We're not a country used to political polling, so when polls do come out, they are rather usually intersting. President Mbeki has just been given an approval rating of 59% amongst the adult voting population in metropolitan areas. Given that South Africa has such a deluge of socio-economic problems that we are trying to tackle, a 59% approval is very high, and Mbeki should be well pleased.

As expected, only 11% of respondents supported Mugabe's regime in Zimbabwe (alarm bells, Mr President?), and interestingly, respondents were well split about the Israel-Palestine issue.
"On the conflict between Israel and Palestine, 26 percent agreed that South Africa should impose sanctions on Israel because of what it was doing in the Palestinian territories, 36 percent disagreed and 38 percent did not know."

Monday, December 06, 2004

An incoherent Azapo takes a final throw

"No party can rule forever and we think as the Black Consciousness Movement that it would be unfortunate when it comes to that point that parties responsible for apartheid and repression of our people could be given a mandate to rule. That will happen unless the organisations with a struggle background like Azapo and the PAC do something about it."

A rather bizarre statement from Azapo, and it goes a long way to inferring the reasons for the demise of Azapo, the BPC and SOPA. Political mandates do not take turns, and without credible alternative policies for governing, you have no party. Suffice to say that a political party cannot be voted for as an alternative to the ANC if they do not offer alternative policies. There are no rewards for just being in the game. But anyway, who are they referring to under "parties responsible for apartheid and repression"? Are there any left? Do they really think the DA (as they would consider as an "apartheid" party no doubt) will govern? The Freedom Front? The AWB?

Azapo and the found the majority of their development out of the Black Consciousness movement of the anti-Apartheid struggle, but the party never offered a governing alternative to the ANC or IFP, and simply held a policy direction that could not find support with the majority of South Africans. It was always a tall order for them to compete for the majority vote after the fall of apartheid and their showing in the recent elections signals their final demise. Time then for a final throw of the dice, and given the worse than usual cracks in the Tripartite Alliance, the Azapo alliance are making a strategic attempt to court the left-wing of the Tripartite Alliance. They have announced an intention to woo the Landless People's Movement and the Anti-Privatisation Forum for their ballot in the next elections, and such a far-left movement may just attract the eyes of jaded SACP and COSATU support.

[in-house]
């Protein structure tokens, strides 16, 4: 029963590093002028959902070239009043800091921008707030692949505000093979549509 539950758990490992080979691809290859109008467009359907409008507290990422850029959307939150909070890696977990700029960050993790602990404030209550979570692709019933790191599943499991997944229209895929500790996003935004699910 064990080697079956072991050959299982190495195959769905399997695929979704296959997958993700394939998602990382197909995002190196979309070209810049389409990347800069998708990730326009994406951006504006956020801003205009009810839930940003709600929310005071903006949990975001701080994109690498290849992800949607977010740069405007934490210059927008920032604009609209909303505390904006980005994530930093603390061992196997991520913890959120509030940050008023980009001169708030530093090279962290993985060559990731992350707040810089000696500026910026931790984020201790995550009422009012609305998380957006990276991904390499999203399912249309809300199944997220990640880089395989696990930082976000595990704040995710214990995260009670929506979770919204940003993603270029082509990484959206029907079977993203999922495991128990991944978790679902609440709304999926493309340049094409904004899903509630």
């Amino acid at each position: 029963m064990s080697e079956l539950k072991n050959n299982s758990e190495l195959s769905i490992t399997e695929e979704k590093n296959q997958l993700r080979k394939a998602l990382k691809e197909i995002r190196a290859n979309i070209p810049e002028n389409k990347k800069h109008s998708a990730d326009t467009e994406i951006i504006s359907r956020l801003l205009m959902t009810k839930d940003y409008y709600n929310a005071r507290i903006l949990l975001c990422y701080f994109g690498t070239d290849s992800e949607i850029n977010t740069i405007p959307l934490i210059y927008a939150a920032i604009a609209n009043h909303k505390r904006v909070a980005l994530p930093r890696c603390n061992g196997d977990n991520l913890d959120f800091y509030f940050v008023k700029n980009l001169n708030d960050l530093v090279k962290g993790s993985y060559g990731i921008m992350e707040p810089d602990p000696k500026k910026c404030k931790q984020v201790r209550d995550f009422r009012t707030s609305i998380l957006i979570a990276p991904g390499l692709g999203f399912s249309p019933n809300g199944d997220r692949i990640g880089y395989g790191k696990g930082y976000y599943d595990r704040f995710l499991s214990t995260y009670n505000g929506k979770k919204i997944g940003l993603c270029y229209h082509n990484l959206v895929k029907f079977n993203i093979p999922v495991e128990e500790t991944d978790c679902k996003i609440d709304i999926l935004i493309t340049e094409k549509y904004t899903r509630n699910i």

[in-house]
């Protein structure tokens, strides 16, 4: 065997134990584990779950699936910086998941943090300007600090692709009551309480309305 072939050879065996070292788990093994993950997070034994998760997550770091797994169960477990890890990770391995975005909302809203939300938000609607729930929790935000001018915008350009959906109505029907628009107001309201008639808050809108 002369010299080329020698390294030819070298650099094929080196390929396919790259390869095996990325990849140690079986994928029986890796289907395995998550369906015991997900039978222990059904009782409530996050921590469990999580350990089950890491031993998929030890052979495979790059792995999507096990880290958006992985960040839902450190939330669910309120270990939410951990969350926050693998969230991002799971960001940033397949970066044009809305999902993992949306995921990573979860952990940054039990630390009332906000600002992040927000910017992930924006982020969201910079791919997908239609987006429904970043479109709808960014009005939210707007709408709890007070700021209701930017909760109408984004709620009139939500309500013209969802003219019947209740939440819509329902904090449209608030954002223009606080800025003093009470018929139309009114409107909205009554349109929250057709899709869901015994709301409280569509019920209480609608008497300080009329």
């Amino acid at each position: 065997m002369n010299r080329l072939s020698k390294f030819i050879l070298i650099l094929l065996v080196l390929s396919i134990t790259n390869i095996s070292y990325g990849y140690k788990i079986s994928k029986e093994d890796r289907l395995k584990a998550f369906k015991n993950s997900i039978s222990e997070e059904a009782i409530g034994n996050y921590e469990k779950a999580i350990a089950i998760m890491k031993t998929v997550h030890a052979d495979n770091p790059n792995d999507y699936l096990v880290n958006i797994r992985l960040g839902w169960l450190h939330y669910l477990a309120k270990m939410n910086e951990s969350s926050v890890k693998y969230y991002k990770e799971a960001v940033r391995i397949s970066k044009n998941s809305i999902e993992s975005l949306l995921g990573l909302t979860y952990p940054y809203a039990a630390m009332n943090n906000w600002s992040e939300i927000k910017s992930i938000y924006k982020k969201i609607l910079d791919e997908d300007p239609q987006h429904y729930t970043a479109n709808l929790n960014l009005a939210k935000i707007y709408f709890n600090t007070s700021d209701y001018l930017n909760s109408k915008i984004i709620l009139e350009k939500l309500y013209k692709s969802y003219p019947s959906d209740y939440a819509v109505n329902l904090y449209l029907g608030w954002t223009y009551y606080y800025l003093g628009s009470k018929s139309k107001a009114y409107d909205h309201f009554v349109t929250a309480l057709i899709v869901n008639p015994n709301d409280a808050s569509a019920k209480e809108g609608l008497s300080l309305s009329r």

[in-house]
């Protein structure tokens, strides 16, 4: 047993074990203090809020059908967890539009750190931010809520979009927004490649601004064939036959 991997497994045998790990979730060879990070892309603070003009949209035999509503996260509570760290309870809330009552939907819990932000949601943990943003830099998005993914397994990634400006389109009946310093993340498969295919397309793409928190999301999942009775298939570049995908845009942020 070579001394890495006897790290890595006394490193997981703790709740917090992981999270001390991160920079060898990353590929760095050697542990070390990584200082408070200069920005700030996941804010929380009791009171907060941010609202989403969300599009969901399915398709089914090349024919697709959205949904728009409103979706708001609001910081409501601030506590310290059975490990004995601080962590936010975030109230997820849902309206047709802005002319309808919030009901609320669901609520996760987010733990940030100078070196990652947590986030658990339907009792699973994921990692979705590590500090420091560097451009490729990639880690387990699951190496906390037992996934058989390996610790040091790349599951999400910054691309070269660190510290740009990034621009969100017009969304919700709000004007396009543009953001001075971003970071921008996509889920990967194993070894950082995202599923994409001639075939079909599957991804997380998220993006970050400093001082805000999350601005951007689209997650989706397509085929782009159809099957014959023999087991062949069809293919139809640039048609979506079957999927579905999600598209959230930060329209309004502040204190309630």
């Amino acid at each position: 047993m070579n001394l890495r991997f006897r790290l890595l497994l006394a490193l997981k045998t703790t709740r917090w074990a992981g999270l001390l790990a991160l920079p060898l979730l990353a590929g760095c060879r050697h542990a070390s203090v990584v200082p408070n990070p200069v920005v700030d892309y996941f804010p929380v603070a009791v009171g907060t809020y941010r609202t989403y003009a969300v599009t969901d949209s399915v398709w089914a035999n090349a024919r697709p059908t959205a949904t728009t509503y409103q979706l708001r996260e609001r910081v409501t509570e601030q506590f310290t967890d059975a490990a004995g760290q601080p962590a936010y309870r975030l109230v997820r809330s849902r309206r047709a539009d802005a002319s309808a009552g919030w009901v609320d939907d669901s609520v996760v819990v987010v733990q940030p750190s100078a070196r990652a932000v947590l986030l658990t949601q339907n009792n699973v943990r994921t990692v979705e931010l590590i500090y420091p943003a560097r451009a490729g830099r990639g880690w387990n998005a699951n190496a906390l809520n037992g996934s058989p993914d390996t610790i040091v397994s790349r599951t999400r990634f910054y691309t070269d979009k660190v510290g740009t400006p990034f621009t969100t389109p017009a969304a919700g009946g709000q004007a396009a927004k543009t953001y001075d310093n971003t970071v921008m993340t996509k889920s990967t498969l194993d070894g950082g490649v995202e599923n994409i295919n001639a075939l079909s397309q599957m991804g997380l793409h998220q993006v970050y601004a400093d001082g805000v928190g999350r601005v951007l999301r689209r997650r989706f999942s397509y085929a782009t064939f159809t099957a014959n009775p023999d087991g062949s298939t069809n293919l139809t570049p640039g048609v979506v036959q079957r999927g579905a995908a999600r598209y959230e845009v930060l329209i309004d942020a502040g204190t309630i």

But with a statement like this, Azapo reinforces their lack of insight into the South African political landscape, and one may presume that the majority of cognisant COSATU and SACP members will take their chances with an overbearing ANC than a rudderless Azapo.

Friday, December 03, 2004

Mbeki caught out?
The Mail & Guardian reports this morning that during the course of the Shaik trial it has been revealed that Mbeki "misled the nation" during an address on January 19 2001 regarding the Heath investigation.

"Mbeki delivered a stinging attack on Scopa and attempted to justify his decision to exclude the Special Investigation Unit (SIU) led by Judge Willem Heath from the multi-disciplinary investigation of the arms deal, contrary to the recommendation by Scopa.

In his speech, Mbeki referred to legal advice obtained from advocate Frank Kahn, then the Western Cape director of public prosecutions, and advocate Jan Lubbe, then the senior legal adviser to the Heath unit. Mbeki quoted one extract of their advice, which found that “at this stage there is no prima facie evidence in law that any person or persons committed a criminal offence”.

However, he omitted to tell the nation that the two senior lawmen did in fact say there were legally “sufficient grounds” for the Heath unit to conduct an investigation and that, in their opinion, such an investigation was warranted. He also failed to disclose that they endorsed the recommendation by Scopa, saying it was “imperative” that the Heath unit be involved in the multi-agency probe."

Any serious consequences? We shall wait and see...

Thursday, December 02, 2004

DRC heats up